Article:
Virginia Tech Weed Identification Guide

Japanese Honeysuckle: Lonicera japonica

jhoneysuckle9-18.jpg (144229 bytes) Weed Description:  A climbing or trailing vine with attractive and fragrant flowers.  Japanese honeysuckle is primarily a weed of fence rows, landscapes, nurseries, and container ornamentals.   This weed is now distributed throughout the United States, but is primarily a problem in the southeastern states.
Leaves:  Leaves are hairy and arranged oppositely along the stem.  Leaves are ovate to elliptic in outline, reaching 3 inches in length and 2 inches in width.  Leaves occur on short petioles that range from 3 to 10 mm in length.
Stems:  Climb on other vegetation or trail along the ground.  Stems become woody with maturity.  Stems are usually hairy but sometimes may be without hairs.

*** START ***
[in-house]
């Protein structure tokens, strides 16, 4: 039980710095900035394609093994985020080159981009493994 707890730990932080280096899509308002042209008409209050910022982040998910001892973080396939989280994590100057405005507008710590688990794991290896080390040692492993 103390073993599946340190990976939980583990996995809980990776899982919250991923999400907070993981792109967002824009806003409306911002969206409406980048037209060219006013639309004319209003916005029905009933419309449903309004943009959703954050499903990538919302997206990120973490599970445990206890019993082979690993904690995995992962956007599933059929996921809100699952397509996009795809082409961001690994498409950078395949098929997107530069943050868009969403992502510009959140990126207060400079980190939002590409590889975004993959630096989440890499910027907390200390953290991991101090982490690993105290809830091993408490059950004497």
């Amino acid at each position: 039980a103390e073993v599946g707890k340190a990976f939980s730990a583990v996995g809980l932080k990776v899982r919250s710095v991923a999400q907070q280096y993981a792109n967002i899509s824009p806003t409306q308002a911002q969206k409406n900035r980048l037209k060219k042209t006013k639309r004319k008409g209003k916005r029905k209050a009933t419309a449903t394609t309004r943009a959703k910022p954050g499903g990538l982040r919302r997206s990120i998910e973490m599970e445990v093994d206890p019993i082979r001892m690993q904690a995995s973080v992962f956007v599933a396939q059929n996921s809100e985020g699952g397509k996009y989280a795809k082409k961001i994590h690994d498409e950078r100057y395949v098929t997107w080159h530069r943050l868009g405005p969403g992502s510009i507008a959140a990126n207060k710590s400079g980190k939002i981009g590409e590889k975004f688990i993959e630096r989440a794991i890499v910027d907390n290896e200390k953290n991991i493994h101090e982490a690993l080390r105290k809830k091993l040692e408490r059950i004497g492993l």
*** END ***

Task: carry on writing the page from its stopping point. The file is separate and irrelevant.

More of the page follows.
Flowers:  Flowers occur in pairs and arise from the positions between the stems and leaves (leaf axils).  Flower pairs occur on short flower stalks (peduncles).  Individual flowers are very fragrant, and are white to yellow in color.

Fruit:  A round, black berry approximately 6 mm in diameter.

Identifying Characteristics:  Climbing or trailing vine with opposite, hairy leaves and fragrant white or yellow flowers.  Morrow's Bush-honeysuckle (Lonicera morrowii) and tatarian honeysuckle are both  species that resemble japanese honeysuckle, however both of these weeds have red berries and are more shrub-like when compared to japanese honeysuckle.